The Republicans in the US are working hard to keep the UN’s mitts off internet governance, with Rep. Mary Bono Mack, R-Calif., reintroducing “a nonbinding resolution calling on President Obama to oppose any efforts by the United Nations to take over governance of the Internet,” reports Tech Daily Dose.”It has become increasingly clear that international governmental organizations, such as the United Nations, have aspirations to become the epicenter of Internet governance. And I’m going to do everything I can to make sure this never happens,” Bono Mack, the Chairman of the House Subcommittee on Commerce, Manufacturing and Trade said in a statement.”Americans have always been skeptical about big government power grabs — and they have a right to be — especially when it impacts their daily lives. Any attempt by the United Nations to take over something that is so central to our economy is deeply troubling and a threat to American consumers. It is bad enough that we have to fight to keep the Federal Communications Commission’s hands off the Internet; just imagine having to convince governments like Iran and China.”The Internet has grown and thrived precisely because it has not been subjected to the suffocating effect of the heavy hand of government. Market-based policies, the free flow of information, and private sector leadership have allowed the Internet to flourish and become the world’s greatest communication platform. I urge the President and his Administration to oppose any effort to transfer control of the Internet to the United Nations or any other international governmental entity.”Bono Mack introduced a similar resolution in the previous congress, reported Tech Daily Dose. In her resolution, Bono Mack notes her concerns about some nations using “the internet as a tool of surveillance to curtail legitimate political discussion and dissent.” However given the recent release of US government cables and other correspondence through WikiLeaks and the ways in which the US has sought to find ways to put WikiLeaks founder Julian Assange before the courts in her country, she could easily have been referring to the US as one country that seeks to “use the internet as a tool of surveillance to curtail legitimate political discussion and dissent.”To see the text of House Resolution 57, see bono.house.gov/UploadedFiles/H._Res._57.pdf
Abstract: The Internet is in transition. The original address space, IPv4, is nearly exhausted; the Internet is in the progress of migrating to the new IPv6 address space.The Internet Protocol version 4 (IPv4) developed in the late 1970s has the capacity for about 4 billion unique addresses. It would have been hard to imagine in the 1970s that 4 billion addresses were not going to be enough. But by the early 1990s, Internet engineers recognized that the supply of addresses was relatively limited compared to likely demand, and they set to work designing a successor to IPv4. They developed a new Internet Protocol, IPv6, with a vastly increased address space: 340 trillion trillion trillion addresses.Broadband Internet access has become essential to the United States and the rest of the world. The exhaustion of IPv4 addresses and the transition to IPv6 could result in significant, but not insurmountable, problems for broadband Internet services. In the short term, to permit the network to continue to grow, engineers have developed a series of kludges. These kludges include more efficient use of the IPv4 address resource, conservation, and the sharing of IPv4 addresses through the use of Network Address Translation (NAT). While these provide partial mitigation for IPv4 exhaustion, they are not a long-term solution, increase network costs, and merely postpone some of the consequences of address exhaustion without solving the underlying problem. Some of these fixes break end-to-end connectivity, impairing innovation and hampering applications, degrading network performance, and resulting in an inferior version of the Internet. These kludges require capital investment and ongoing operational costs by network service providers, diverting investment from other business objectives. Network operators will be confronted with increased costs to offer potentially inferior service.The short term solutions are necessary because there is not enough time to completely migrate the entire public Internet to “native IPv6” where end users can communicate entirely via IPv6. Network protocol transitions require significant work and investment, and with the exhaustion of IPv4 addresses looming, there is insufficient time to complete the full IPv6 transition.But the short-term solutions are problematic. The “solution to the solution” is to complete the transition to a native IPv6 network. A native IPv6 network will restore end-to-end connectivity with a vastly expanded address space, will improve network performance, and should decrease costs. Completing the transition of the public Internet to IPv6 will take time.To read this FCC article in full, see:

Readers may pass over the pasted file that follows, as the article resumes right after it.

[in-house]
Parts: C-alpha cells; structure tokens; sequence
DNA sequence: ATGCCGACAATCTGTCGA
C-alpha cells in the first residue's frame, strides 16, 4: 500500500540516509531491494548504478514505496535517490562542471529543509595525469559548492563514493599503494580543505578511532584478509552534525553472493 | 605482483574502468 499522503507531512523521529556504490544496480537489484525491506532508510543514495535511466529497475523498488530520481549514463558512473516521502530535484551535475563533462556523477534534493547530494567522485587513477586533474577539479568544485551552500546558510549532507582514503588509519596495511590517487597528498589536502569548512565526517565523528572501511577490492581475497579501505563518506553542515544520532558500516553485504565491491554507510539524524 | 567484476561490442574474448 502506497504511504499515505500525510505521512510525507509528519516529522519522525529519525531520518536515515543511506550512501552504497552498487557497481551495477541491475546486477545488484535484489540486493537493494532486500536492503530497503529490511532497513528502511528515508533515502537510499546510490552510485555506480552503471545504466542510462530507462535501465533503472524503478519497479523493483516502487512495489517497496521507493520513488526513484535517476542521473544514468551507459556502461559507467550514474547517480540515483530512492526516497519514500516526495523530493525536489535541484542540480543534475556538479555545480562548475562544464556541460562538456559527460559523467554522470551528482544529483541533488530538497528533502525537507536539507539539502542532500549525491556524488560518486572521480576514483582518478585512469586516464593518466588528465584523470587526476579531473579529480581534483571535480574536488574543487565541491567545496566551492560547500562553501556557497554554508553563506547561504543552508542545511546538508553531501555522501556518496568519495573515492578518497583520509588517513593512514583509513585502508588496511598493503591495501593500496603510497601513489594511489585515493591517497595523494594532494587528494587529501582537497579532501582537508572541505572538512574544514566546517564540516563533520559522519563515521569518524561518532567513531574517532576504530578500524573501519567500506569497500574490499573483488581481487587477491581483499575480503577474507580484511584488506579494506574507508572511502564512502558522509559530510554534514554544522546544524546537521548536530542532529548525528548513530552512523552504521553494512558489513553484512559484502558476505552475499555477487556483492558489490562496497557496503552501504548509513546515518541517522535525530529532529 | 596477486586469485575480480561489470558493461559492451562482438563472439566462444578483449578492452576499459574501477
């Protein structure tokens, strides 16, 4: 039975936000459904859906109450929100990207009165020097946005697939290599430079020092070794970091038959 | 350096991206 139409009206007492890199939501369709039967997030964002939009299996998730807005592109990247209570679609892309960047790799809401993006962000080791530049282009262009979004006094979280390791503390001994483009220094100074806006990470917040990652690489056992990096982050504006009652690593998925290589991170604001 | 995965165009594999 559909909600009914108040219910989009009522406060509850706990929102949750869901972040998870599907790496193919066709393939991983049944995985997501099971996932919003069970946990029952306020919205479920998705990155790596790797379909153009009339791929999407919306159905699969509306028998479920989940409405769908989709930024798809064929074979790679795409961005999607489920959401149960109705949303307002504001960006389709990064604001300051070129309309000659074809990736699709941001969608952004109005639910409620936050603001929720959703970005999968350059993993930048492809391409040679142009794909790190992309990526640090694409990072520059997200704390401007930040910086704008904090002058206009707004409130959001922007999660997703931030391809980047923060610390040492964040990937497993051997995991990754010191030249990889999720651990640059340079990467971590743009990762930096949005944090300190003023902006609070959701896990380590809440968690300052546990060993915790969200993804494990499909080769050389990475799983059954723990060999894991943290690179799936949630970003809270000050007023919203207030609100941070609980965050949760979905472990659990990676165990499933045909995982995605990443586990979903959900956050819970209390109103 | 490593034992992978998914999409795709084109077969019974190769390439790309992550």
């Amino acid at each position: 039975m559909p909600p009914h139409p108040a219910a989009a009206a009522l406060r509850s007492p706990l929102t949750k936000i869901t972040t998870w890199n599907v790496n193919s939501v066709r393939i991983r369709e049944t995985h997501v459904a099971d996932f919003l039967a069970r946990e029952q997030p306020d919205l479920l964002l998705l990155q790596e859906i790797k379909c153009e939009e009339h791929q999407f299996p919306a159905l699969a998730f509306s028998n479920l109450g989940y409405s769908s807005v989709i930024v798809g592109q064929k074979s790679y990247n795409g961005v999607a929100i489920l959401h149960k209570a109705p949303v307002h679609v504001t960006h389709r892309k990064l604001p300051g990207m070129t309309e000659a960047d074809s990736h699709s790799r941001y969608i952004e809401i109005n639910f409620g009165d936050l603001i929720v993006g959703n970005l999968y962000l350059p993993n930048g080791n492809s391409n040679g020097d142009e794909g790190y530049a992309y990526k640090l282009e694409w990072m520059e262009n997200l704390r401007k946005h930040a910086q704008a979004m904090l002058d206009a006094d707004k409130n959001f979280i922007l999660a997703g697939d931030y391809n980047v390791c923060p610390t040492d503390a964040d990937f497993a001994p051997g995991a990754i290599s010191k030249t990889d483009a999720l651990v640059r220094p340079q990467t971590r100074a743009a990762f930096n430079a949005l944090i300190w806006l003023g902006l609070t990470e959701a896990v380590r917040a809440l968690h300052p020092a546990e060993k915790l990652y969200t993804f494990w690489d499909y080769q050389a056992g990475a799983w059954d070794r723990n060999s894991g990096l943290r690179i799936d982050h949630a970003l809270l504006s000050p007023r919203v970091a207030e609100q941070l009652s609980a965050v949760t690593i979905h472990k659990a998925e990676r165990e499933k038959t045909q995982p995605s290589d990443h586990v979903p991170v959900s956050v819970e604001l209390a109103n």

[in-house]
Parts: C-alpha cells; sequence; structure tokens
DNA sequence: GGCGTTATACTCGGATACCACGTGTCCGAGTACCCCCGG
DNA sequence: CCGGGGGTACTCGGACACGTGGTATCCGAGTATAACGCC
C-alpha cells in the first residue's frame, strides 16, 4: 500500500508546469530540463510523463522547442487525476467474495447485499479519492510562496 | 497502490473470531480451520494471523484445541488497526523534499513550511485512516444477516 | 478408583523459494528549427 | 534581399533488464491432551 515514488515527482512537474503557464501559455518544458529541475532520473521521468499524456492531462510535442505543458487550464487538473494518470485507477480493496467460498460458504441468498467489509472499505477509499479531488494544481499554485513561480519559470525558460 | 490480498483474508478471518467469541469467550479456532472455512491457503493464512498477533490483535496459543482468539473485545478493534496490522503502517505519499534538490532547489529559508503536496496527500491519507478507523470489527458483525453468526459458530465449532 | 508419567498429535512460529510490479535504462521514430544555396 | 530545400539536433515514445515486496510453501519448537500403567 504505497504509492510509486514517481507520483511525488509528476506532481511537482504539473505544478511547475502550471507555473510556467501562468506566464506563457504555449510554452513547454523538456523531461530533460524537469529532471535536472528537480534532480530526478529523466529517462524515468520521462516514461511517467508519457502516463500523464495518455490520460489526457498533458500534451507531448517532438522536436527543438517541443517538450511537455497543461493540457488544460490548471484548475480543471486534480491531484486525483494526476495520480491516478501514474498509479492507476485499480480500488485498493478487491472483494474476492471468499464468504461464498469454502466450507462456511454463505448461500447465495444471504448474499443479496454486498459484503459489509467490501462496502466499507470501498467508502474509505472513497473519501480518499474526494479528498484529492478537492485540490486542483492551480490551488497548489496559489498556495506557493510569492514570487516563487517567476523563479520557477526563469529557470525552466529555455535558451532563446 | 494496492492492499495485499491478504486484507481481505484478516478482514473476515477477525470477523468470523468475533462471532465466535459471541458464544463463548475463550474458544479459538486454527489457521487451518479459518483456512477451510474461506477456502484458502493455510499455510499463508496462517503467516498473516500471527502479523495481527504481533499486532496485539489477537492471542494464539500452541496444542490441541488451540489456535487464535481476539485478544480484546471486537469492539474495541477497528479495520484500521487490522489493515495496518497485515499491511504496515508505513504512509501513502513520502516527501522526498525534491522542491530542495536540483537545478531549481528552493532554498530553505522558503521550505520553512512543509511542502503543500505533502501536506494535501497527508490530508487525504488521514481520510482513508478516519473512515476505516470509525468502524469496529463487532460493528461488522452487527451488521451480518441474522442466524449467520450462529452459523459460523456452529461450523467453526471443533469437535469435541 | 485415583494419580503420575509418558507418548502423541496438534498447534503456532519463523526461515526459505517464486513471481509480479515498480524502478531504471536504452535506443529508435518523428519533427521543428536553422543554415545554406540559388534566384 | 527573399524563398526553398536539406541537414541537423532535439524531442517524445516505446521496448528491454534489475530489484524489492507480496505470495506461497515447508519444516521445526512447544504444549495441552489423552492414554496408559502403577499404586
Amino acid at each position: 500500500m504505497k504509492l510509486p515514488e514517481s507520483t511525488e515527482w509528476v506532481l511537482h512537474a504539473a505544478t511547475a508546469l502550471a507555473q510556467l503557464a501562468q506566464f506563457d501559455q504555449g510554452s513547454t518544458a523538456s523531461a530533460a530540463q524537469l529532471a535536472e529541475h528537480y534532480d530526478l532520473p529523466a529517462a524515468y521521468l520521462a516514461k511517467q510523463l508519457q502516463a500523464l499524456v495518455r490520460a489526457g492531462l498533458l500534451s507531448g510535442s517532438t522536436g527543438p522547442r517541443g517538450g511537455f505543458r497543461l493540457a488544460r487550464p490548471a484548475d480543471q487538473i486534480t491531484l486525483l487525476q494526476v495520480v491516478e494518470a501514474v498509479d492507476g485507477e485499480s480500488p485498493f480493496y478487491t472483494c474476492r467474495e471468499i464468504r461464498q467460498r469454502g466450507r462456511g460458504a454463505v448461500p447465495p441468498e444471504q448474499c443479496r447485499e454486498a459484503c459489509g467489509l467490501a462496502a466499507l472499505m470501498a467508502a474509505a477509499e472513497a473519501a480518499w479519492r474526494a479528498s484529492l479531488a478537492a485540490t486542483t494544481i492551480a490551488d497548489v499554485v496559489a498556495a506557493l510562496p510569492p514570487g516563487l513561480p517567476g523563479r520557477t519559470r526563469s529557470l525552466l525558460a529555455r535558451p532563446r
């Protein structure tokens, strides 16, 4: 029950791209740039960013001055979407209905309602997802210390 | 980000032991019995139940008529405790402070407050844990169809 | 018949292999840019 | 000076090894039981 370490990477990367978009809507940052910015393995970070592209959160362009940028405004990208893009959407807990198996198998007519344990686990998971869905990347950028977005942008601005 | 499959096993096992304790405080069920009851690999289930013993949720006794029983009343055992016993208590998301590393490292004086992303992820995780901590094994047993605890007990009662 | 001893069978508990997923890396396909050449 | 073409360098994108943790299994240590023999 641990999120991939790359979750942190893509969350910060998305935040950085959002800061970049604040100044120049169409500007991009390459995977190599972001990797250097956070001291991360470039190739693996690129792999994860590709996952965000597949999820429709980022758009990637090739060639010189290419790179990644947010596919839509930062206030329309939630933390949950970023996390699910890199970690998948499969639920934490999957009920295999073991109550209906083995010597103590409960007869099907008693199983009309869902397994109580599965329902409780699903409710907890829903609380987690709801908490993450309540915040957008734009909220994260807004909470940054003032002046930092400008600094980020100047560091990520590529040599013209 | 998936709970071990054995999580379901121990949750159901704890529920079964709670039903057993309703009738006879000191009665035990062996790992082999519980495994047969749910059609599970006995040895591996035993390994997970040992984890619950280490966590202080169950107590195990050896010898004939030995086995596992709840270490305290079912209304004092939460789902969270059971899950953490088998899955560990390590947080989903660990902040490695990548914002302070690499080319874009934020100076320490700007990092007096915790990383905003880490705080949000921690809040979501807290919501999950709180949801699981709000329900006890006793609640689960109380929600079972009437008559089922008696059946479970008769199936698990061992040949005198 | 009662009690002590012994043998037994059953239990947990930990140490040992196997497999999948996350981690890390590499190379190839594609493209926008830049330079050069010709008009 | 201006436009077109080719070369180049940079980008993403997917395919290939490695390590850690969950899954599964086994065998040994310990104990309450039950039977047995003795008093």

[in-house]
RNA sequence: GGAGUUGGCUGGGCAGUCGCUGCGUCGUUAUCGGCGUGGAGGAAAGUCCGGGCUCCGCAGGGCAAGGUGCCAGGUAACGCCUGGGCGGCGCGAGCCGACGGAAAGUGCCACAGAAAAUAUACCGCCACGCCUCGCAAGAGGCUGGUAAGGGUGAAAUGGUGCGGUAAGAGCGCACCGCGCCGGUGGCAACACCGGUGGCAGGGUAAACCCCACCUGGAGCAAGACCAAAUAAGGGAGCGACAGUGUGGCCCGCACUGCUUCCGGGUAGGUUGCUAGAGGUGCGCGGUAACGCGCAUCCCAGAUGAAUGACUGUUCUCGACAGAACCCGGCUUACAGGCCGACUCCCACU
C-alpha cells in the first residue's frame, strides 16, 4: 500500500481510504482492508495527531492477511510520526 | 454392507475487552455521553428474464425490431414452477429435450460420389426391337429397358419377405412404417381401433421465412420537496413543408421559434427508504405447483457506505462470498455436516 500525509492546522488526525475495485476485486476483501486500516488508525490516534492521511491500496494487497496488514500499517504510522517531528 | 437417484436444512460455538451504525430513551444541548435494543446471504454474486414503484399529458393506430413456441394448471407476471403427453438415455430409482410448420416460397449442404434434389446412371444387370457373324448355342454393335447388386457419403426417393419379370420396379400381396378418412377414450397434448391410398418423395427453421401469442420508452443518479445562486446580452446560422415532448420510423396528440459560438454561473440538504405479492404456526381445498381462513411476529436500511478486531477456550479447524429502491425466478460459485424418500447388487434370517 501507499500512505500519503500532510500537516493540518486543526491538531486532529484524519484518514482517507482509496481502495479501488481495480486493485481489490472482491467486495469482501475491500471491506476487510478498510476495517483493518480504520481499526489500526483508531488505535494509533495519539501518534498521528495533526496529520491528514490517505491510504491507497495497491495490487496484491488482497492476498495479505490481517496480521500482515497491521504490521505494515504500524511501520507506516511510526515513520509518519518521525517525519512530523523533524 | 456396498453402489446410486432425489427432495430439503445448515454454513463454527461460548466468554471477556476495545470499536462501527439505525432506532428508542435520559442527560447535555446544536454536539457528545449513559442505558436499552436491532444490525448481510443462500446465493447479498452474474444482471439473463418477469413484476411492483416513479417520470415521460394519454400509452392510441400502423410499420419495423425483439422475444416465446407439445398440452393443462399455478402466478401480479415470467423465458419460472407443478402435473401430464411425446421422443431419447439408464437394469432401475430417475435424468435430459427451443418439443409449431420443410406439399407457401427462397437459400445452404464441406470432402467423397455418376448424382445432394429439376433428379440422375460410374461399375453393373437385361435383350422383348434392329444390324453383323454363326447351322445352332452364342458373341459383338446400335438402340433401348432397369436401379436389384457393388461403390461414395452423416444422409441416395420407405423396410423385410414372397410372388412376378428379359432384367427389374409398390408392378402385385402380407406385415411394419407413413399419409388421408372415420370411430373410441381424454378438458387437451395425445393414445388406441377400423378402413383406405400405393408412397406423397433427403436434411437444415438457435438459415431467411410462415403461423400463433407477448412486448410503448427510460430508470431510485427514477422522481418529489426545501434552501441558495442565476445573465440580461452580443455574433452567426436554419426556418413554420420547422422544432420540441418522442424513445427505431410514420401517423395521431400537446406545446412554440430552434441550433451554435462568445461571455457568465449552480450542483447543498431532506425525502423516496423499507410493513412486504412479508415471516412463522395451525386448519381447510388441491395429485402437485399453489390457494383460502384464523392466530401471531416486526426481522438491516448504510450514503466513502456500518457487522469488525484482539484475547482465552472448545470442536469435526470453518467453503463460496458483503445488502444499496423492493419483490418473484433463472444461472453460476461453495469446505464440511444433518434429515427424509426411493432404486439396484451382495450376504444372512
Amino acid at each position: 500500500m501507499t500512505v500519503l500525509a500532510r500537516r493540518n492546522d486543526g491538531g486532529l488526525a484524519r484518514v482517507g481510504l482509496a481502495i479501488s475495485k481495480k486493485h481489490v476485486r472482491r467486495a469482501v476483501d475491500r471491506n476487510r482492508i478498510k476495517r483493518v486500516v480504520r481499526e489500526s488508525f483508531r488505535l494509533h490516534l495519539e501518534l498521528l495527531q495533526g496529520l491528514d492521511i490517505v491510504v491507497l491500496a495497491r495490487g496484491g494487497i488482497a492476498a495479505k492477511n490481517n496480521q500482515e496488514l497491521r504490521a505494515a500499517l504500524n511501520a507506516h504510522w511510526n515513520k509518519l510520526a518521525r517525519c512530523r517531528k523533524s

Abstract: The Internet is in transition. The original address space, IPv4, is nearly exhausted; the Internet is in the progress of migrating to the new IPv6 address space. Continue reading Potential Impacts on Communications from IPv4 Exhaustion & IPv6 Transition by Robert Cannon, Federal Communications Commission; Cybertelecom